Compared with what is spent for development every year—US$44.6 billion in 2010 alone for the fifty-four least developed countries1—the $150 million per year needed to bring savings groups to fifty million participants over seven years is inexpensive indeed. An investment of about $1,500 in each village, spread over three years, will predictably lead to a decrease in chronic hunger, an increase in assets, and an increase in social capital. If the average village size is about one thousand people, this works out to $1.50 per person. And this is only the start: in the fourth, fifth, and sixth years after groups have been trained, I have seen that the groups grow in size, that they save and invest more, and that they launch their own initiatives—training groups for their children, buying grain when the price is low to better survive the lean season, and launching collective enterprises as they reach out to other NGO and development programs. With their economic clout, management skills, and group solidarity, they aspire to more.
I have come to realize that “in their own hands” development may be one of the very few viable paths for jump- starting development in the million or so villages of the world’s poorest countries, so why is funding so difficult to secure? Despite the obvious benefits, funding the training of savings groups does not easily fit into the way development is usually carried out. There are scant opportunities for investors. There are no massive development institutions with their thousands of workers and few well-told stories collected by journalist staff to delight and impress donors in order to loosen up their purse strings. In this “neighbors talking to each other” development model, the electronic gizmos that so delight Silicon Valley millionaires are not front and center, although villagers may call each other on their cell phones to organize a meeting. What has occurred is more subtle, but ultimately more profound: villagers are in charge and they follow their own agenda.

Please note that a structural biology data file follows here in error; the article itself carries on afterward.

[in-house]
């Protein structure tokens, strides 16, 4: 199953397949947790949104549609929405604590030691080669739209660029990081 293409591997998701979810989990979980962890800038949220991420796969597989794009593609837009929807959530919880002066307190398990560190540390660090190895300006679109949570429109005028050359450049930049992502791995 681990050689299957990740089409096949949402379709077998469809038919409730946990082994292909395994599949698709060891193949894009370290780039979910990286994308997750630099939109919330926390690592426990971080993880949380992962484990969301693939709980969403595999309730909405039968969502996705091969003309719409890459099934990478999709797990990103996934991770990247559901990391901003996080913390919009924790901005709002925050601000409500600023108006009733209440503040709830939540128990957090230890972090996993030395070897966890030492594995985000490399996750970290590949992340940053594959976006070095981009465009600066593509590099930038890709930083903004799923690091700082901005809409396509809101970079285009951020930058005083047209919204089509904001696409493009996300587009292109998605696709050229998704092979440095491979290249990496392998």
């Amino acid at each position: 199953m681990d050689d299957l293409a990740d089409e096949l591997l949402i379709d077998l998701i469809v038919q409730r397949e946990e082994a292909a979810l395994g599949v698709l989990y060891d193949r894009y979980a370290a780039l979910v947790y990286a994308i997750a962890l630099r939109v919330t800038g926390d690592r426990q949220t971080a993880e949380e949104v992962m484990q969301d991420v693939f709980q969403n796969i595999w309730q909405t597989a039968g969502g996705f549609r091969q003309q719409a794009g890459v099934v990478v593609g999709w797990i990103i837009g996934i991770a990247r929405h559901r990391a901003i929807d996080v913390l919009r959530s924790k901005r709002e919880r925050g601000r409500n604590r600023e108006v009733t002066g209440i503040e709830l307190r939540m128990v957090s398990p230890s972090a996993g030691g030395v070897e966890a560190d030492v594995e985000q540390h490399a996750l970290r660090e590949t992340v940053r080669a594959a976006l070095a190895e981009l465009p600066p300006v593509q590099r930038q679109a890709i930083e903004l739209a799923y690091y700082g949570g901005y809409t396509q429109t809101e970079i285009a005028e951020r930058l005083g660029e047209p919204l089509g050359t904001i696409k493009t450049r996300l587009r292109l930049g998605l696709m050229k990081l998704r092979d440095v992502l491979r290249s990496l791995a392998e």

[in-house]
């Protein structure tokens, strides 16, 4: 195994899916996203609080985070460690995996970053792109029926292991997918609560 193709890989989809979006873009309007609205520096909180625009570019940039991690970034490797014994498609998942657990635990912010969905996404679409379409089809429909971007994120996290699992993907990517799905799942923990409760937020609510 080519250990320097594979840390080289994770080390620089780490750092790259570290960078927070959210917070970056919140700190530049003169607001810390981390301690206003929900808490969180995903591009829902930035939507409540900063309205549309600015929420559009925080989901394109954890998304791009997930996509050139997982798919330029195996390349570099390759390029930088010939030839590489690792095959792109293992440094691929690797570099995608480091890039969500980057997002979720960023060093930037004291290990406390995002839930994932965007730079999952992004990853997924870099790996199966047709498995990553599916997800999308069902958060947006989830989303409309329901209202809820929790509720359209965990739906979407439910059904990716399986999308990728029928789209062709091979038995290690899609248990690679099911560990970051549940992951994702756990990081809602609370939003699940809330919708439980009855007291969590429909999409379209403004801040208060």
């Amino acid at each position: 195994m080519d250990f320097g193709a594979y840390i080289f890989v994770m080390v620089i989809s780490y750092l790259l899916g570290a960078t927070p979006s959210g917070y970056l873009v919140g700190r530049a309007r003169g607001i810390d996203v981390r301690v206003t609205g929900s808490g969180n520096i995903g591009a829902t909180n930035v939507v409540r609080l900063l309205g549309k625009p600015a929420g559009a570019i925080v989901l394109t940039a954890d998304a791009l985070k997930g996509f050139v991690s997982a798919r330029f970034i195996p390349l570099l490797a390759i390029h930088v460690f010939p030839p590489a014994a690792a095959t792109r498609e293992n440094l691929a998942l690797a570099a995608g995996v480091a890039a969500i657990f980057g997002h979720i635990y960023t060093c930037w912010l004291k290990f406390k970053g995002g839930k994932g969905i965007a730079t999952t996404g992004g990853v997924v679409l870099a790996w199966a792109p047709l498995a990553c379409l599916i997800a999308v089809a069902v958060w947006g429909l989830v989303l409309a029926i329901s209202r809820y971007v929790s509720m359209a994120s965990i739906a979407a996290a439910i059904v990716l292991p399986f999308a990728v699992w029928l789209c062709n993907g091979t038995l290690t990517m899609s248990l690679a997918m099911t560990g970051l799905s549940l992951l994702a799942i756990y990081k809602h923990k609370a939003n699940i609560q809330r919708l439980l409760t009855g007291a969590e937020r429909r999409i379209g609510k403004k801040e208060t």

What savings group practitioners call the “savings group revolution” is remarkable in that it is almost invisible—a group of people in a rural community sitting under a tree put money in a box, with a few of them taking money out of the box as loans to attend to urgent needs. Each group has what it needs to survive, to grow, to evolve, and to self-replicate. Savings groups may just be the most effective use of a “smart subsidy” on record, where so many positive benefits can be achieved at such a small cost. Once the basic structure of the savings group model is introduced to a rural community by an outside agency—usually a local nonprofit—the groups do virtually everything, including training more groups.
What is needed are the will and the resources to achieve the benefits that expanding the outreach of savings groups would provide. This small investment would not only provide a safe and convenient place to save and easy access to small loans, but it would enable savings groups to help slow, or potentially even reverse, an increasing spiral into debt for the world’s poor. Savings groups can also serve as a launching pad for development initiatives that communities undertake on their own and sometimes with the help of a local nonprofit or government program.
Reprinted from the book, In Their Own Hands by Jeffrey Ashe, with permission from Berrett-Koehler Publishers, 2014, www.bkconnection.com